The Civitates Orbis Terrarum, or the "Braun & Hogenberg", is a six-volume town atlas and the greatest book of town views and plans ever published: 363 engravings, sometimes beautifully coloured. It was one of the best-selling works in the last quarter of the 16th century. Georg Braun wrote the text accompanying the plans and views on the verso. A large number of the plates were engraved after the original drawings of Joris Hoefnagel (1542-1600), who was a professional artist. The first volume was published in Latin in 1572, the sixth volume in 1617. Frans Hogenberg created the tables for volumes I through IV, and Simon van den Neuwel created those for volumes V and VI. Other contributors were cartographer Daniel Freese, and Heinrich Rantzau. Works by Jacob van Deventer, Sebastian Münster, and Johannes Stumpf were also used. Translations appeared in German and French.

Following the original publication of Volume 1 of the Civitates in 1572, seven further editions of 1575, 1577, 1582, 1588, 1593, 1599 and 1612 can be identified. Vol.2, first issued in 1575, was followed by further editions in 1597 and in 1612. The next volumes appeared in 1581, 1588, 1593, 1599 and 1606. The German translation of the first volume appeared from 1574 on and the French edition from 1575 on.

Several printers were involved: Theodor Graminaeus, Heinrich von Aich, Gottfried von Kempen, Johannis Sinniger, Bertram Buchholtz and Peter von Brachel, who all worked in Cologne.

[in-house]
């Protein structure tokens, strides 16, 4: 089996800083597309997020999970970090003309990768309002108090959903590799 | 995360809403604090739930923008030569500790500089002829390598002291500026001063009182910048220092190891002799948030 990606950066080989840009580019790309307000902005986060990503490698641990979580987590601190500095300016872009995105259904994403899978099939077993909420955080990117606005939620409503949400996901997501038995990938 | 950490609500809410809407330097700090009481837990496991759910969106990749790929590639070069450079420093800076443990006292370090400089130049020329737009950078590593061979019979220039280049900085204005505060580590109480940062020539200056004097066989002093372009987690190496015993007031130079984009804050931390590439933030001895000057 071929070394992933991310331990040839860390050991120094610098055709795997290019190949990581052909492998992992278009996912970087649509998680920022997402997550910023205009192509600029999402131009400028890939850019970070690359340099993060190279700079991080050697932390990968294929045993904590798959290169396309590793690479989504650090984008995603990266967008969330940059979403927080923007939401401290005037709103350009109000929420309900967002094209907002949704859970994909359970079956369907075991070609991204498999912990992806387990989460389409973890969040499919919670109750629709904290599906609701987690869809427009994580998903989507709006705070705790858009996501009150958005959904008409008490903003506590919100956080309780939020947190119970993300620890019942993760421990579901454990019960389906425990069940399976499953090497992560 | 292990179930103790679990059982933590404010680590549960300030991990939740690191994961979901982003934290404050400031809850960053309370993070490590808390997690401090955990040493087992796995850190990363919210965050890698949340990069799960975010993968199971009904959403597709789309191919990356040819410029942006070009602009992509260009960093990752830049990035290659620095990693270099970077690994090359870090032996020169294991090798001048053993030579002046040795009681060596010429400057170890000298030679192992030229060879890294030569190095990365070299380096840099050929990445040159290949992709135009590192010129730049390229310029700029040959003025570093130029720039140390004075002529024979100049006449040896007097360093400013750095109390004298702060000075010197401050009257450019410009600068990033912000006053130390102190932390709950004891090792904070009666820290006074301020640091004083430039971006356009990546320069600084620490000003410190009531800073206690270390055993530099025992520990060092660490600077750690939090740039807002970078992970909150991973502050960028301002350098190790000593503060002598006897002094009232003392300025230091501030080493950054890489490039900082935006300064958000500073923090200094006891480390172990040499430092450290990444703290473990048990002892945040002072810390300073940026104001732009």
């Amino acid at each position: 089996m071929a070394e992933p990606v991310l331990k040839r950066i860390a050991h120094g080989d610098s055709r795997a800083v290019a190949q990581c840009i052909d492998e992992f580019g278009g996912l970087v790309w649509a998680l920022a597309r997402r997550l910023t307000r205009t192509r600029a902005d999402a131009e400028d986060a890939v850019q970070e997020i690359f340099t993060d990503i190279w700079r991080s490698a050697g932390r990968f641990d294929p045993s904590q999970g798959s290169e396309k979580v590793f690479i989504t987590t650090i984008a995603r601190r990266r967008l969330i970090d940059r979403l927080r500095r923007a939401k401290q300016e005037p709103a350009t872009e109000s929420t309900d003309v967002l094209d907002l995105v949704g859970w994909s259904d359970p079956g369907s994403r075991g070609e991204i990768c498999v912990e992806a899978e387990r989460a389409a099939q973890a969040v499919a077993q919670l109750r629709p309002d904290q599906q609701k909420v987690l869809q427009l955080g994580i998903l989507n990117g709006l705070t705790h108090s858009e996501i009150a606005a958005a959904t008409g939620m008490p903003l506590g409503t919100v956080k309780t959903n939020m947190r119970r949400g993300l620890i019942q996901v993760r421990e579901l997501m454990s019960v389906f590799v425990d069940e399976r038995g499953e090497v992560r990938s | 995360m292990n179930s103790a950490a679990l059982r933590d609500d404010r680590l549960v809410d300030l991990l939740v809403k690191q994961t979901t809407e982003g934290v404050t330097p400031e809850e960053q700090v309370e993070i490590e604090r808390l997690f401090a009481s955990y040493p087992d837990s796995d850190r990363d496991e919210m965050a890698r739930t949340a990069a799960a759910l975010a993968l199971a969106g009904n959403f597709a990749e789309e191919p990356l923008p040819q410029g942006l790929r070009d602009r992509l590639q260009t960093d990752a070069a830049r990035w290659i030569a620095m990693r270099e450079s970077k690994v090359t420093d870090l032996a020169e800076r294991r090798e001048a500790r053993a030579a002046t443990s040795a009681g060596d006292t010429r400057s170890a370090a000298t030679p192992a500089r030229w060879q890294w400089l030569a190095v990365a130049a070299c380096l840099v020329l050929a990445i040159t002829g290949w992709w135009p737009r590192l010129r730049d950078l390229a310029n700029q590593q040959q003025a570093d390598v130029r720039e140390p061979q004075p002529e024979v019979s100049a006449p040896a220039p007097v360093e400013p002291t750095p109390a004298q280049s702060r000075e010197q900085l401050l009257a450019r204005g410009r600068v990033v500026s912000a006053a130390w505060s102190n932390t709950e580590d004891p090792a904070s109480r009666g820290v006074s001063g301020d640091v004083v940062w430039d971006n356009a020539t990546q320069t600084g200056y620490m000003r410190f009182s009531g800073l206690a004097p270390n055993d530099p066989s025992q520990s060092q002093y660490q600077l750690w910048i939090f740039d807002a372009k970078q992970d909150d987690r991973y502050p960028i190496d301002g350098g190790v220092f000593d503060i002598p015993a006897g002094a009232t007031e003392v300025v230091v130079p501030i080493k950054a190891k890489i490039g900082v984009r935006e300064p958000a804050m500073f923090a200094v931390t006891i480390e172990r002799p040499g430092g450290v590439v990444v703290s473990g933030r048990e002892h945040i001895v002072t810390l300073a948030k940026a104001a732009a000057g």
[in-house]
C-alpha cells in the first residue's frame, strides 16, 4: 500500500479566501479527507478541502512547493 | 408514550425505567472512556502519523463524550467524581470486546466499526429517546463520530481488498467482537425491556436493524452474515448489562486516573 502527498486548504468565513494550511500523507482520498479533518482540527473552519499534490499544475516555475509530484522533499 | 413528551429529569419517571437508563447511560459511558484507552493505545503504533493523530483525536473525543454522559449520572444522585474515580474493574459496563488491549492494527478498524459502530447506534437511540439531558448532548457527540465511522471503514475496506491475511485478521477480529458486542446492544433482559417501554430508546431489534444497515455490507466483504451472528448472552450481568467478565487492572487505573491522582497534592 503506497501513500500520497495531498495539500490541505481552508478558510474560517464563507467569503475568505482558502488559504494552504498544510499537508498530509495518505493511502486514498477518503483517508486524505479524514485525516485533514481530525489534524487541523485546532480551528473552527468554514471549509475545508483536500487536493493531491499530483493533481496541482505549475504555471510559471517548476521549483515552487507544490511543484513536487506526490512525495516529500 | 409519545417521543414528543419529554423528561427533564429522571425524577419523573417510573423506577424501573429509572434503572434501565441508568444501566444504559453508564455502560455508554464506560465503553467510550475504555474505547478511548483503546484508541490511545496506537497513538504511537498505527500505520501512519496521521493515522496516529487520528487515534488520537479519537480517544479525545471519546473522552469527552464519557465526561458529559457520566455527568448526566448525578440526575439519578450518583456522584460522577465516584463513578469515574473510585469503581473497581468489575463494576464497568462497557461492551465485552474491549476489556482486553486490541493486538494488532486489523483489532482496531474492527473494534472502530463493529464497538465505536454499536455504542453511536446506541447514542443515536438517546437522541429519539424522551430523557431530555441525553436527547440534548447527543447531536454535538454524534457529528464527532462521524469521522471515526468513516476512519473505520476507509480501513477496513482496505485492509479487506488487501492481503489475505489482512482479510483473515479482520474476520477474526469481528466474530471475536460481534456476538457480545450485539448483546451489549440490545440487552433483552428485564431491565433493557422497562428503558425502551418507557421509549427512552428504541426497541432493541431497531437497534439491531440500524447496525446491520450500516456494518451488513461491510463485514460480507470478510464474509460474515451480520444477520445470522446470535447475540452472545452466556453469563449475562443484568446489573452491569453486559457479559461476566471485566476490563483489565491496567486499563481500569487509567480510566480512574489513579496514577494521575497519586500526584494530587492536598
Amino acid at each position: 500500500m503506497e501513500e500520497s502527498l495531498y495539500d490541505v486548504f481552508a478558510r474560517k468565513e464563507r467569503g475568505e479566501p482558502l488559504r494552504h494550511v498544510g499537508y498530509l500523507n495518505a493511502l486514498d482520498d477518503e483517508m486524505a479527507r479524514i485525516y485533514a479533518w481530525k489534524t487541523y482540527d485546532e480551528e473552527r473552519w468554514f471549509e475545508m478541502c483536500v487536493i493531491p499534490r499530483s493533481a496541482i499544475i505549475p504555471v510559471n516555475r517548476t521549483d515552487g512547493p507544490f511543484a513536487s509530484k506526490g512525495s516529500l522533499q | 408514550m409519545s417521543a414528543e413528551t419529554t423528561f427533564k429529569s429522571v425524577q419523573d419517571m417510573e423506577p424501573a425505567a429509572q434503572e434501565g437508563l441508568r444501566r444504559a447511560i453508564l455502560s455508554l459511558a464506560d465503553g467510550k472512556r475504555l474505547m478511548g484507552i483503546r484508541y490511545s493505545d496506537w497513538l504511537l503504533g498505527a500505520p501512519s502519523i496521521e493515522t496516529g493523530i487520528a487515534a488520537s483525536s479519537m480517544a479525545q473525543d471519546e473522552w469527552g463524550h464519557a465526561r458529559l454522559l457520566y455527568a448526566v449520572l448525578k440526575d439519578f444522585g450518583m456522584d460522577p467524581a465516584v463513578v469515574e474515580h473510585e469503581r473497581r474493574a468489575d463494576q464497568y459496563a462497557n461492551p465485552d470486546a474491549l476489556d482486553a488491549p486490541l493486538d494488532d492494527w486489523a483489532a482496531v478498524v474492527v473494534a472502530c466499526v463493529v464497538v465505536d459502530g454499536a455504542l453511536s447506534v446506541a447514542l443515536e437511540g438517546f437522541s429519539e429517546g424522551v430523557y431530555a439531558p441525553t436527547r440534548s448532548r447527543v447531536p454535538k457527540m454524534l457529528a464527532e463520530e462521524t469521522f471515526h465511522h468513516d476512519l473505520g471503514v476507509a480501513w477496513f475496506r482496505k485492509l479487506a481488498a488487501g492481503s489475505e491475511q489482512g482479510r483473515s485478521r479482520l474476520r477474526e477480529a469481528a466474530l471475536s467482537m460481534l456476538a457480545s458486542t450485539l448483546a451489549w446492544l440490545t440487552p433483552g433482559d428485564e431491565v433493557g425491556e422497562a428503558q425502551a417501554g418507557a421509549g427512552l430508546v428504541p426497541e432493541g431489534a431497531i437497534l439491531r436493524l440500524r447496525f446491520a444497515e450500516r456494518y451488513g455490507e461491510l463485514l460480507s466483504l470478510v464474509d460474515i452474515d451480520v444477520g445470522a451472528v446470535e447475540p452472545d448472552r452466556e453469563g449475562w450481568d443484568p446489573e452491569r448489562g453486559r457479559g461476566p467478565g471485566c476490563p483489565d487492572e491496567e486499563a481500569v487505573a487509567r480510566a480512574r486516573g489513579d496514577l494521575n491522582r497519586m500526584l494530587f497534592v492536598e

Georg Braun (1541-1622)

Georg Braun was born in Cologne in 1541. After his studies in Cologne he entered the Jesuit Order as a novice. In 1561 he obtained his bachelor's degree and in 1562 his Magister Artium. Although he left the Jesuit Order, he studied theology, gaining a licentiate in theology.

Frans Hogenberg (1535-1590)

Frans Hogenberg was a Flemish and German painter, engraver, and mapmaker. He was born in Mechelen as the son of Nicolaas Hogenberg.

By the end of the 1560s Frans Hogenberg was employed upon Abraham Ortelius's Theatrum Orbis Terrarum, published in 1570; he is named as engraver of numerous maps. In 1568 he was bannend from Antwerp by the Duke of Alva and travelled to London, where he stayed a few years before emigrating to Cologne. There he immediately embarked on his two most important works, the Civitates published from 1572 and the Geschichtsblätter, which appeared in several series from 1569 until about 1587.

Thanks to such large scale projects as the Geschichtsblätter and the Civitates, Hogenberg's social circumstances improved with each passing year. He died as a wealthy man in Cologne in 1590.